Mapping winter in the NHS
10 May 2018
Our new report, Mapping the NHS winter, highlights the scale of pressures faced by NHS trusts and front line staff through the toughest winter on record.
The report reveals that the number of people coming in to A & E over winter period, between December 2017 and March 2018, rose to more than 5.8 million, equivalent to ten times the population of Liverpool. 160,000 more patients were admitted, transferred or discharged within the four hour target compared to the previous winter – equivalent to every man, woman and child in the city of Oxford.
It also shows how, despite extensive preparations and extraordinary commitment from front line staff resulting in record numbers of patients being treated, services were unable keep up with demand. Finally, the report sets out what must be done to ensure the health service is ready next time.
The report comes as NHS England prepares to publish performance figures which are widely expected to confirm continuing difficulties for the health service in meeting standards set out in the NHS constitution.
Based on an analysis of official NHS data, the report shows:
- A&E attendances over the year rose to nearly 24 million – equivalent to almost half the population of England
- there was a 261,000 increase in attendances during winter – broadly the same as the population of Plymouth
- there were 1.52 million emergency admissions over the winter, up 85,000 compared to the previous year – roughly equal to the number of people who live in Halifax
- over winter there were 1.3 million arrivals by ambulance, a similar figure to the number of people who live in Birmingham
- the number delayed more than 15 minutes (the official limit) in handing patients over to hospital was 600,000 – the same as the population of Bristol.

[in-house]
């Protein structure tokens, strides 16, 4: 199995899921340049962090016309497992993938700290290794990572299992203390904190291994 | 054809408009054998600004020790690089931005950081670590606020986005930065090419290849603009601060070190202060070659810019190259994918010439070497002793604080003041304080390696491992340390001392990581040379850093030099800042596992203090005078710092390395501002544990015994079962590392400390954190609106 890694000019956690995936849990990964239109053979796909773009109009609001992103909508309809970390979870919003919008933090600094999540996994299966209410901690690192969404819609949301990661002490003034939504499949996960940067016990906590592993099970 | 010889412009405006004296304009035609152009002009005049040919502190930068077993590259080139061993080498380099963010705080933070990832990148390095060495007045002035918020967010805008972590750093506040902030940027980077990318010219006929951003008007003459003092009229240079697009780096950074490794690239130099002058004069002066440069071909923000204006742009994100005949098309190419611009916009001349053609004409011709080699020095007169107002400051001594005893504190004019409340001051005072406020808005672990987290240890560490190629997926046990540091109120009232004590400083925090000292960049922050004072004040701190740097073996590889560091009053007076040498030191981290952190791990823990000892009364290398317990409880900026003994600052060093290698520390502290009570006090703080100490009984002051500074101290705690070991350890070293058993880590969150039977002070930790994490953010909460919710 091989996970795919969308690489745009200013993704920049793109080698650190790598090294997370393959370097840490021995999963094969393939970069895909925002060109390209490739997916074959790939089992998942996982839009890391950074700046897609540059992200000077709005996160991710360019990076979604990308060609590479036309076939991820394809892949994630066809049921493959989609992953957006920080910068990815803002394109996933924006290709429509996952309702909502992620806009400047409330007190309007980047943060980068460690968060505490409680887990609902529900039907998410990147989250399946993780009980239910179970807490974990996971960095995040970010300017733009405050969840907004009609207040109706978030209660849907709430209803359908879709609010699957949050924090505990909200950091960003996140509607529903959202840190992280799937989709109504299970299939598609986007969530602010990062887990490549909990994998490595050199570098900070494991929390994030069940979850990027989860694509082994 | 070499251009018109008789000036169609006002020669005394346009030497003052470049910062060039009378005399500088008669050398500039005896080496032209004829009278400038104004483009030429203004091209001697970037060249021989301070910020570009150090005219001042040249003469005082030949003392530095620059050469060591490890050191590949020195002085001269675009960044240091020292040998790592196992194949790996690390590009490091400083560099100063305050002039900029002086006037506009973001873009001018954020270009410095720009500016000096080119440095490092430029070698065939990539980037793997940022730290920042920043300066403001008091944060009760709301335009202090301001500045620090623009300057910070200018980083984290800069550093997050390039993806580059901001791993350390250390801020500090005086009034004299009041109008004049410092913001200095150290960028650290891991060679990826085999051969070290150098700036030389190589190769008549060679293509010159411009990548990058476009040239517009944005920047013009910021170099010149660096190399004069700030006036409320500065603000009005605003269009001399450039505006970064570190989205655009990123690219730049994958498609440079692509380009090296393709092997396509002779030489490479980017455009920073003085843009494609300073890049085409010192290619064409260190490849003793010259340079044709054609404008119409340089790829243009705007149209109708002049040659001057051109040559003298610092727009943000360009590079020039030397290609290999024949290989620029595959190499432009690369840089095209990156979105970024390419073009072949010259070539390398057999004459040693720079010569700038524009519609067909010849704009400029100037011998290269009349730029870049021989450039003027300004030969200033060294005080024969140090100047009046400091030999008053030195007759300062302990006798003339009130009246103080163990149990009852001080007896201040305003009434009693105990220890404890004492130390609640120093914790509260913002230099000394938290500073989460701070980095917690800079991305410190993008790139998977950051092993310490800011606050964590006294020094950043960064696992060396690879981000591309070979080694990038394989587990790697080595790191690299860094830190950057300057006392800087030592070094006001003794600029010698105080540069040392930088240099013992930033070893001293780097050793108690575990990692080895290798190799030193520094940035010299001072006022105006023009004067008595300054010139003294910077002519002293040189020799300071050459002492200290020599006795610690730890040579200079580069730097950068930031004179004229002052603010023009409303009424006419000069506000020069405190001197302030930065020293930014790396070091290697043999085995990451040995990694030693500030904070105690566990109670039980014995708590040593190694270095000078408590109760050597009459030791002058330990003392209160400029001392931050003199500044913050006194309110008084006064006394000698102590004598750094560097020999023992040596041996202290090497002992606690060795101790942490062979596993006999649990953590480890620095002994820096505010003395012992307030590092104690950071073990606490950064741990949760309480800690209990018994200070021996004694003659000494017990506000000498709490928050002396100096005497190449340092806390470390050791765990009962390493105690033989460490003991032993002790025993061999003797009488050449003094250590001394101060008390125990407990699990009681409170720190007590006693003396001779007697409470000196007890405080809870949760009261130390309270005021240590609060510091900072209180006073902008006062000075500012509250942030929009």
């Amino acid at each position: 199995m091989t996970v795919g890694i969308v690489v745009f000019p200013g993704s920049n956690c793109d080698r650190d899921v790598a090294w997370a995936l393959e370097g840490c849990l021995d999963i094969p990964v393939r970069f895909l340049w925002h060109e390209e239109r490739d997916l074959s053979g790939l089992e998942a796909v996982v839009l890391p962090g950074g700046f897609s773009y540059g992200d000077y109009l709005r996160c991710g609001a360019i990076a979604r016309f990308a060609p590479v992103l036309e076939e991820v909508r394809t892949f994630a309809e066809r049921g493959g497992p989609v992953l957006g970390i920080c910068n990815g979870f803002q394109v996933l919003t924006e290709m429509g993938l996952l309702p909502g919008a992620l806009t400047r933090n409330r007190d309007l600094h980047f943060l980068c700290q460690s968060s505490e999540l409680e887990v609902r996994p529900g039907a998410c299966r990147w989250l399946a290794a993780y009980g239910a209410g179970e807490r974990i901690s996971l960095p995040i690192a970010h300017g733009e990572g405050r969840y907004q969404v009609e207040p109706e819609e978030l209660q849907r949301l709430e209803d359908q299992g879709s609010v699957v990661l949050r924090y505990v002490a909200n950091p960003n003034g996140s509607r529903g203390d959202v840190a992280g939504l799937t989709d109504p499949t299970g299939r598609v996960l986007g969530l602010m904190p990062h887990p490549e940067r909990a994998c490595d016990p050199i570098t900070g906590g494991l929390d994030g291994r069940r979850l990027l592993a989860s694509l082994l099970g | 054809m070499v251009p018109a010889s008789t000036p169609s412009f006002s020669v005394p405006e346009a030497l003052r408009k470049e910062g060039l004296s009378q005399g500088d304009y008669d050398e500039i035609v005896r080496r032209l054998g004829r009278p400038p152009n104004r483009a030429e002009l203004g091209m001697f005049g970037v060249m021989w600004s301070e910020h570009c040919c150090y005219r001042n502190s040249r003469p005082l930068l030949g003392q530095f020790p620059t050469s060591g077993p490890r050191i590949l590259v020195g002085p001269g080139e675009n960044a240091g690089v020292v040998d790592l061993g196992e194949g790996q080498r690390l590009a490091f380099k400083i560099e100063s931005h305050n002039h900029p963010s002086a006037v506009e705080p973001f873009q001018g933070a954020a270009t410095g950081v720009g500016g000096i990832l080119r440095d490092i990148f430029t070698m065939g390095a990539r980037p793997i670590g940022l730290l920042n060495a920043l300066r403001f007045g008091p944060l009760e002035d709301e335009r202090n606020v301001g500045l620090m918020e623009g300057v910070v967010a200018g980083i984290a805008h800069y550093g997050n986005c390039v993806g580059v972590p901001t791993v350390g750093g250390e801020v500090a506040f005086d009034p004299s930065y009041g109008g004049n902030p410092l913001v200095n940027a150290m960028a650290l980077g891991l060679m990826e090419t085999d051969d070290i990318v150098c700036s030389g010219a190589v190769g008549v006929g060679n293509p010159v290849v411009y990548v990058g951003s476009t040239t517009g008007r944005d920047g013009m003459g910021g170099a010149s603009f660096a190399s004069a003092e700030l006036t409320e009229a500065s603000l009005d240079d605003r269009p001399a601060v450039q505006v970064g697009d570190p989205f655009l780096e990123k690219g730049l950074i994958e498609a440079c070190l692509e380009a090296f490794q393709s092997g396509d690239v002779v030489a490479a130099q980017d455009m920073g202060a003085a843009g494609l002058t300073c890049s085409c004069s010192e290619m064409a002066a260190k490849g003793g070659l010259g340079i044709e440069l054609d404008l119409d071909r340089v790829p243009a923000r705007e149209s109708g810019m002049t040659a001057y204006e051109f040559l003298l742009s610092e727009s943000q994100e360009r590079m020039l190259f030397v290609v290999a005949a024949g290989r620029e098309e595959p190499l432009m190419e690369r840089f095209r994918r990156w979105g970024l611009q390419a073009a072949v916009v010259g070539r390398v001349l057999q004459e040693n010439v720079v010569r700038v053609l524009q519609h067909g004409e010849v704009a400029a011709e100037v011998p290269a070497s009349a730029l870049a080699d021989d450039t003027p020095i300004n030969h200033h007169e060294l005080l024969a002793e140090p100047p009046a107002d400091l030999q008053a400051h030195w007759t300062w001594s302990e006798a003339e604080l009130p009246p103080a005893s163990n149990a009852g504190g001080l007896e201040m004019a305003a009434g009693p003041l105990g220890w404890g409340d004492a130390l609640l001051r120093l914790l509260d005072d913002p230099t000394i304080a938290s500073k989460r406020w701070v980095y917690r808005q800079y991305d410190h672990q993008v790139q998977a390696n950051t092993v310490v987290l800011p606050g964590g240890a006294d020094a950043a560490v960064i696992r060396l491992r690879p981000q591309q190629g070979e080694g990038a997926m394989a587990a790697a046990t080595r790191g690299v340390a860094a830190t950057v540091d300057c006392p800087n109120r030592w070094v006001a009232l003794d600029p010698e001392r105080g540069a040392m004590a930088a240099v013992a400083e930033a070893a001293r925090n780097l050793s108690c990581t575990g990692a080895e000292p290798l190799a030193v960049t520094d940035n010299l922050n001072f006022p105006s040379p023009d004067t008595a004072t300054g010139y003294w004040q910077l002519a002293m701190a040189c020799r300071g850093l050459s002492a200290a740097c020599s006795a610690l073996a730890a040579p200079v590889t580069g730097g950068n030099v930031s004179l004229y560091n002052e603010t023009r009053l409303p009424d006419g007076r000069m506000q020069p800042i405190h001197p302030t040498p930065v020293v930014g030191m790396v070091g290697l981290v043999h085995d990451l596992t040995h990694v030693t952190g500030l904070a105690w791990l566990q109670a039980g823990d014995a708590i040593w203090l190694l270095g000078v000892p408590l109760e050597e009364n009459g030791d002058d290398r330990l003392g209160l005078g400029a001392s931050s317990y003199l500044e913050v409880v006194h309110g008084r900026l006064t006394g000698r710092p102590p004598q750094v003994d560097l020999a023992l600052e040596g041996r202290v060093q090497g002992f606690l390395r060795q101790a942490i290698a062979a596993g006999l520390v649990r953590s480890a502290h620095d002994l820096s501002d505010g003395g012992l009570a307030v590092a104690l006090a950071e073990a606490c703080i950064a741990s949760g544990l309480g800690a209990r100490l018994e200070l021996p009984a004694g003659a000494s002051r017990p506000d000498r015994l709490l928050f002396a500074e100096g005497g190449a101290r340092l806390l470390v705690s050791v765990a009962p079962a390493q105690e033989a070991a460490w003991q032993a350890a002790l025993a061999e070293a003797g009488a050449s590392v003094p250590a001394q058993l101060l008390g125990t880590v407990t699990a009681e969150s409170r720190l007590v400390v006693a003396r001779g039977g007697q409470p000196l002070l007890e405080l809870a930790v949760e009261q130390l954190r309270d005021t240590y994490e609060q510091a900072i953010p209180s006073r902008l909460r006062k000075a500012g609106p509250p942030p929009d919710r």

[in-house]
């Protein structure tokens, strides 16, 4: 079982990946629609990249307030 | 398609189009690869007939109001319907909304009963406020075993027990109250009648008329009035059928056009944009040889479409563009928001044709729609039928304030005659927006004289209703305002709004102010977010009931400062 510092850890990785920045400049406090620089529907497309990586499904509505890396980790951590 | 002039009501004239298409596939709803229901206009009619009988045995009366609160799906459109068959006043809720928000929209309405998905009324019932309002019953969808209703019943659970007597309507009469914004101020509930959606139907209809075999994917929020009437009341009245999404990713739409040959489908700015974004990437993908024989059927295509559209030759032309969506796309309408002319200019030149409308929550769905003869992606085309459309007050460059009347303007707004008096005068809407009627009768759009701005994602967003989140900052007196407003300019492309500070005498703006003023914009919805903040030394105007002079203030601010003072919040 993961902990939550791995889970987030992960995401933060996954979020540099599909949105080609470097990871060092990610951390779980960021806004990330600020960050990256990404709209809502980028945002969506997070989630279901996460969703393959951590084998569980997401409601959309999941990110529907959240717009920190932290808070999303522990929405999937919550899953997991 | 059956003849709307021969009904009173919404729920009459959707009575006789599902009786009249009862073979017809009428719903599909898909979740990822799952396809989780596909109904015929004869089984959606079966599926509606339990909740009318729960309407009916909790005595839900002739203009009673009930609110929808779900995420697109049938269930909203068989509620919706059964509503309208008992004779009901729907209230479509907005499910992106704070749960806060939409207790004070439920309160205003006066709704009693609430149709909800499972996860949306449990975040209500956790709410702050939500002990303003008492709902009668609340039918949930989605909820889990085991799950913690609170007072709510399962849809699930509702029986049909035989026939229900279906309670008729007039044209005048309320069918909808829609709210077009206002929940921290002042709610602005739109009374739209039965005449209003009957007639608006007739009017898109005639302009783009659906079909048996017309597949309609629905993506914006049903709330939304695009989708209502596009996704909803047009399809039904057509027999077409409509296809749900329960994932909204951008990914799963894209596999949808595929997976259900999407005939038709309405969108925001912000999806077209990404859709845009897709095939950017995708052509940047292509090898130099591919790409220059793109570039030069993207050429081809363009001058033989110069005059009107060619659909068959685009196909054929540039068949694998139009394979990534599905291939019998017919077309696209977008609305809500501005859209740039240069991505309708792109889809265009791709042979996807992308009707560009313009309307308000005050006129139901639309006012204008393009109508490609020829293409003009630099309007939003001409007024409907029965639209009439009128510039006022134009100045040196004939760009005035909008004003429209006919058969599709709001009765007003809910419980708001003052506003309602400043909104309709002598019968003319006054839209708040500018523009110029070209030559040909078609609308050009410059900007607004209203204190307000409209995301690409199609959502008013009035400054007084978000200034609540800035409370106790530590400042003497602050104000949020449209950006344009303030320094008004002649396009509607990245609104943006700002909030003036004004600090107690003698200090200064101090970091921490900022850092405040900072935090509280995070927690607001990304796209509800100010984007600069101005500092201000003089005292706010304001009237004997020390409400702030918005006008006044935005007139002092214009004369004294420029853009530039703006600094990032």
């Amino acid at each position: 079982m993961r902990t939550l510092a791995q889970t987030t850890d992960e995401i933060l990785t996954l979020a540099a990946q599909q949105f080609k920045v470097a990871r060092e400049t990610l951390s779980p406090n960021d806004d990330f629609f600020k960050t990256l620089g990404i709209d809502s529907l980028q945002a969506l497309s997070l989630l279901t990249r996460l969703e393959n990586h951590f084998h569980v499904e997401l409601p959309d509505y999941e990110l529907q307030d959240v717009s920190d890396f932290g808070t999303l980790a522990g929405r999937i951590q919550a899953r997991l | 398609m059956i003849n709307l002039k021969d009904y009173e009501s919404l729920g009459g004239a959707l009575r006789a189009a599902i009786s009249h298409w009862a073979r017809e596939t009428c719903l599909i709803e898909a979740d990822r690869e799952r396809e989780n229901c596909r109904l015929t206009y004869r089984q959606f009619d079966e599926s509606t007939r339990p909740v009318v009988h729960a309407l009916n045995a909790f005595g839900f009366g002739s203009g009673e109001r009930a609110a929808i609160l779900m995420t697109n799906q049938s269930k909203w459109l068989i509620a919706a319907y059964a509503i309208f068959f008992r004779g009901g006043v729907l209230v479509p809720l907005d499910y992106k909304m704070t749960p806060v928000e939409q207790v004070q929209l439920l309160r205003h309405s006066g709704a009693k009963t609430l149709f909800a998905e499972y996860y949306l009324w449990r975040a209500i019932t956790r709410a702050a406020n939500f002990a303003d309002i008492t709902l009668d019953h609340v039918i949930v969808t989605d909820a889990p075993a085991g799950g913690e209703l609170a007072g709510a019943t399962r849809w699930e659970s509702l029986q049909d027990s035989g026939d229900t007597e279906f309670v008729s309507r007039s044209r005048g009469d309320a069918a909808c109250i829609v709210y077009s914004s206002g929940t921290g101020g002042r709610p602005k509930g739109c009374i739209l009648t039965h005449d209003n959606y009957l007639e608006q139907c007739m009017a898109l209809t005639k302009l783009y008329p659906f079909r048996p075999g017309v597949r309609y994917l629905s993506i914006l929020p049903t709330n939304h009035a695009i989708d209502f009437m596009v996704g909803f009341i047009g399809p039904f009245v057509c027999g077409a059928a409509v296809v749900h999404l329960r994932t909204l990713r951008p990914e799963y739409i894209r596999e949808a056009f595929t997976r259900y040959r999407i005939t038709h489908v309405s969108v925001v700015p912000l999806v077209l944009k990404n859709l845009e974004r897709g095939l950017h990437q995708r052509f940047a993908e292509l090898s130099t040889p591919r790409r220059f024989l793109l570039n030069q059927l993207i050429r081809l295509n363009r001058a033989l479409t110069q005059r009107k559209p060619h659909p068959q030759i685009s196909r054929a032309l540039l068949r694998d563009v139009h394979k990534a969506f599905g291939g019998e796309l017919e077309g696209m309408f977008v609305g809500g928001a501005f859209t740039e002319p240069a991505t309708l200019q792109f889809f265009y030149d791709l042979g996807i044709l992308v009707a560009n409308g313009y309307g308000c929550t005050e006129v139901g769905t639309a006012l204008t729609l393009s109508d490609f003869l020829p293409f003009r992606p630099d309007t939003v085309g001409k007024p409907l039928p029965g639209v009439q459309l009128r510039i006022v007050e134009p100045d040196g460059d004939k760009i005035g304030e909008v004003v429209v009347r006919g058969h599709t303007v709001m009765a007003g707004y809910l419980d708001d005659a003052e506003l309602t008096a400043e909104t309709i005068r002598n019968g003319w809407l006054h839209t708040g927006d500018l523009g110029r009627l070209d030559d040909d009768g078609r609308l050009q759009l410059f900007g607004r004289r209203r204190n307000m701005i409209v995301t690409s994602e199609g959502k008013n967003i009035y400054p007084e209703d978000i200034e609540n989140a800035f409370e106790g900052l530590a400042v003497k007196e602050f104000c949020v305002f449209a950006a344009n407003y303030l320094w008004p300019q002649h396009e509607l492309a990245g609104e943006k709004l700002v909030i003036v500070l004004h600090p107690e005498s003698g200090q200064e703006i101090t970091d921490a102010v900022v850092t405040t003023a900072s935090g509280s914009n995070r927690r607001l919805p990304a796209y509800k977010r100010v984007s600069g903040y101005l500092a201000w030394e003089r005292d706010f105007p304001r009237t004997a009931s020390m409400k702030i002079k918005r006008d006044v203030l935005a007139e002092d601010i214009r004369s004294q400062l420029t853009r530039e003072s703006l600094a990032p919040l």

The report highlights the impact of severe winter conditions right across the health and care system, encompassing hospitals, ambulances, mental health, primary care, community services and social care. The combined effect of repeated cold snaps, high flu rates and norovirus, on top of the additional demands from long term demographic pressures, left services overstretched.
This was a watershed moment for the NHS as performance targets established to ensure safe, good quality care moved beyond reach.
The report says the experiences of frontline trusts should help shape the national review of winter which is being carried out by NHS England and NHS Improvement in preparing strategies at both a national and local level.
The report also calls for a new planning framework based on realistic demand projections, and a review of capacity right across the health and care system in good time for next winter.
Phillippa Hentsch, NHS Providers head of analysis, said:
"The unprecedented demand for care last winter exposed the vulnerability of health and care services which – despite heroic efforts - lacked the resources to ensure the standards of care that patients have a right to expect, and that trusts and their staff want to provide.
"Setting out the challenges by comparison to populations of some of our towns and cities provides a compelling perspective of the difficulties they faced.
"This was a watershed moment for the NHS as performance targets established to ensure safe, good quality care moved beyond reach.
"We must learn from last winter’s experiences to ensure services are safe and resilient next time."